Discussion

We are well aware of some of the deficiencies in our paper. The numbers of patients in both groups were small because of selectivity of patients for this type of surgery with stage 3 or 4 vaginal apical supportive defects. Gynaecologists who perform a large number of prolapse and incontinence surgeries operated the patients; hence, it contributes to the low rate of major complications. As the study is small, further follow-up studies are required to demonstrate the safety of this procedure. Long-term follow-up studies are required to assess these findings further. Detailed patient information leaflets were developed following the audit in the UK group to achieve 100% compliance with Criteria 1.

Conclusions

Pelvic floor reconstruction with CR Mesh procedure safely addresses repair of POP and is compliant with standards defined by NICE. 25 It is one of the first case series of its kind with medium term follow-up for this procedure. The preliminary audit confirms the intra-operative safety and efficacy of the procedure with no intra-operative complications and there were no major complications resulting from surgery within 30 days. Anatomical restoration was successfully achieved in 95-100% of patients. Re-operation rate was 2.5% for recurrent prolapse in the UK group.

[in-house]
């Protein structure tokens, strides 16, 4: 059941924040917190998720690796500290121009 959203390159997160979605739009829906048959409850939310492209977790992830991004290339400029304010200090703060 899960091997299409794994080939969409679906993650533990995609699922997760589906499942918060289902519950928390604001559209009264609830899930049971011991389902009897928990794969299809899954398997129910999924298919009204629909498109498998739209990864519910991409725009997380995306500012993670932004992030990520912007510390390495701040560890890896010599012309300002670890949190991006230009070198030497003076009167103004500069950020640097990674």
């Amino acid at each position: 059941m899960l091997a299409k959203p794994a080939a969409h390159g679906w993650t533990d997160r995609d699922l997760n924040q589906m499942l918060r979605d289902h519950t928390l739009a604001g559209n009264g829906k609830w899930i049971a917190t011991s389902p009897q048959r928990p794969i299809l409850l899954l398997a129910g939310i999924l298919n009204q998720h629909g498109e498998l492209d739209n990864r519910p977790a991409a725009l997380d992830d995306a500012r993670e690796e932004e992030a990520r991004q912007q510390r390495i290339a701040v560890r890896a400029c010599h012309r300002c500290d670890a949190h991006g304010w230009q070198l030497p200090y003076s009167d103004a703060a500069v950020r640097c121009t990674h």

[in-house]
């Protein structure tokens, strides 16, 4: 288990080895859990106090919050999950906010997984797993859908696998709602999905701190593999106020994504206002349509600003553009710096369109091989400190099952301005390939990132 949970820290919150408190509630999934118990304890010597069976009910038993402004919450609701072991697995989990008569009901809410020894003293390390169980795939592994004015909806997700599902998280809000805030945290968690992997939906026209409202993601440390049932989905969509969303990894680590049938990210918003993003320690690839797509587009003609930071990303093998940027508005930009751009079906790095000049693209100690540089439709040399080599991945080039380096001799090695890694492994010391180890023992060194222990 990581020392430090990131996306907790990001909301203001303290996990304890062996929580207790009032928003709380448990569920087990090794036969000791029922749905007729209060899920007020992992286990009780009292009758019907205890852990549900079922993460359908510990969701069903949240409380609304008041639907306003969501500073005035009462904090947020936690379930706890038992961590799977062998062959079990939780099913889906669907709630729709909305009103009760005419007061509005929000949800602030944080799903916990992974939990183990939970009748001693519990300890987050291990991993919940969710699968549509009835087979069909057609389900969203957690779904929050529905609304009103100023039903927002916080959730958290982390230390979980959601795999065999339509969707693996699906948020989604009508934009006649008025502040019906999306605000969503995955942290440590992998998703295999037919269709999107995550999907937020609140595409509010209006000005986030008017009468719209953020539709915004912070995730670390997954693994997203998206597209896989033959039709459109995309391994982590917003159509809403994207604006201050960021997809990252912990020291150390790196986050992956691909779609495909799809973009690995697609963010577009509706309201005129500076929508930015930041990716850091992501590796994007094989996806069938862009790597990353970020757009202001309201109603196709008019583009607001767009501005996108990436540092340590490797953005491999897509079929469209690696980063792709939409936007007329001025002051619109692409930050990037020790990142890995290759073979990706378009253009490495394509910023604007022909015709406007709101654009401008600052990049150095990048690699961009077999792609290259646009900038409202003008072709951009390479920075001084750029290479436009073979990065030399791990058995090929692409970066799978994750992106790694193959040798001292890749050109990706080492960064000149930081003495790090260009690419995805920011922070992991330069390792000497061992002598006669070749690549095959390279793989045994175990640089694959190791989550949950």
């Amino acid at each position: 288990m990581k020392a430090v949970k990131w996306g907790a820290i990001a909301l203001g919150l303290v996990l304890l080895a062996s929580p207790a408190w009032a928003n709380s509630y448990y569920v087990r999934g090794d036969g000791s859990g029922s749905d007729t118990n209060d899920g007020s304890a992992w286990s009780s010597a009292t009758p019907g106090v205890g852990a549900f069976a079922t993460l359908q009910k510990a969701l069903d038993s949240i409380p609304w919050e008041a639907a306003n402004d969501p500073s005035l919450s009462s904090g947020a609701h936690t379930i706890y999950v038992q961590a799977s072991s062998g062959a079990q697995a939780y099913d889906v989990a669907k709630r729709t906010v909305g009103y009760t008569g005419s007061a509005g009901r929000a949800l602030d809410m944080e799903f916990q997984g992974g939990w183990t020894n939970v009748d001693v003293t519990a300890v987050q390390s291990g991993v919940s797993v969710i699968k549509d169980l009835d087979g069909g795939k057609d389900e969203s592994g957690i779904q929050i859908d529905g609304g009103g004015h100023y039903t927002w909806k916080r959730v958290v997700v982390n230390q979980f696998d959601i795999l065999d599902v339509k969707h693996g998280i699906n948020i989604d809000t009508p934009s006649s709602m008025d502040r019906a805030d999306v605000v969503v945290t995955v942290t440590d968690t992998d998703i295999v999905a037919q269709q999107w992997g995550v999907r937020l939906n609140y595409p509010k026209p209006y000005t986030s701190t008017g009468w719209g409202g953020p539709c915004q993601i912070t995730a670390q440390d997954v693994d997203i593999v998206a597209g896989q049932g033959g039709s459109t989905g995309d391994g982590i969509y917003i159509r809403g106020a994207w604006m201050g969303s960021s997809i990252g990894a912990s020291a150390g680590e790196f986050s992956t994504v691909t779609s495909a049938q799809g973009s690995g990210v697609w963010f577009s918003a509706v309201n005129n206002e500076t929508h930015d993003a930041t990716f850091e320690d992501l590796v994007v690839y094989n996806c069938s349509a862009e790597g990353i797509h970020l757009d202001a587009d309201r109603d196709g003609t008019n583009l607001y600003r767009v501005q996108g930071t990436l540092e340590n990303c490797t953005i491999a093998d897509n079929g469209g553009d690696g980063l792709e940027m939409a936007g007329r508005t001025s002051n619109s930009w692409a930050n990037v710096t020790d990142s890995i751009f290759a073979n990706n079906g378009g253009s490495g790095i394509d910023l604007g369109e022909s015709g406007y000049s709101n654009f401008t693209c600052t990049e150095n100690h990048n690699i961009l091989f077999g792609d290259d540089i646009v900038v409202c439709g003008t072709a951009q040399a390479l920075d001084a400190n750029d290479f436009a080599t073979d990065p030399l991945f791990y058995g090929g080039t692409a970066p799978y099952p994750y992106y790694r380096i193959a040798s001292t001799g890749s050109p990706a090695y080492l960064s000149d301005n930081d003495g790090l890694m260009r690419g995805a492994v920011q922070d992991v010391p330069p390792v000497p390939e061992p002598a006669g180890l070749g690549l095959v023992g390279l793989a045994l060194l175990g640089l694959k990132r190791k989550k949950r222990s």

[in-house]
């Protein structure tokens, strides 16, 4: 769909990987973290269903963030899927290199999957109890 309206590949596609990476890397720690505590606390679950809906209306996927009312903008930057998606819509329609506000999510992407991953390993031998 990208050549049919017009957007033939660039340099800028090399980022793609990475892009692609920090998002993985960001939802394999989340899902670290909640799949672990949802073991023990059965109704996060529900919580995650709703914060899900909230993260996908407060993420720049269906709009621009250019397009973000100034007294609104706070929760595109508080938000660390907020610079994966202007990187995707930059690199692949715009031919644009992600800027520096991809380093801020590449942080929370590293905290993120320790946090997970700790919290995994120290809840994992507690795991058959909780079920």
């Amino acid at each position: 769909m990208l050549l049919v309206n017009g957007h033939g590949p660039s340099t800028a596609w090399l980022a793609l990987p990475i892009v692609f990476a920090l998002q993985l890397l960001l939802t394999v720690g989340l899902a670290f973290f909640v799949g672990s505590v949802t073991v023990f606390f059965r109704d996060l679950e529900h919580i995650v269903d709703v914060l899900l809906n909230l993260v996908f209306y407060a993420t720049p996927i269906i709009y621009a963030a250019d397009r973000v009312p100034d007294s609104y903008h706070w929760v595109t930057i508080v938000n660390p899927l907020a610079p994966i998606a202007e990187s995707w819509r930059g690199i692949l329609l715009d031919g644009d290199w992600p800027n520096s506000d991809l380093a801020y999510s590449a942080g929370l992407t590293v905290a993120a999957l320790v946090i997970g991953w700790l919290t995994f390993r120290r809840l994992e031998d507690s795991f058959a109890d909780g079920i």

Tab. 10 Table Open

There were no mesh erosions noted in both the groups after one year. The procedure is associated with minimal morbidity with good improvement in the quality of life for the patients. 90% of the patients were satisfied with improvement in functional outcome concerning urinary, bowel symptoms and sexual function and improvement in quality of life whilst the dissatisfaction rate was 10%. We did not have any patients with chronic sepsis, discharge and fistula or de novo dyspareunia.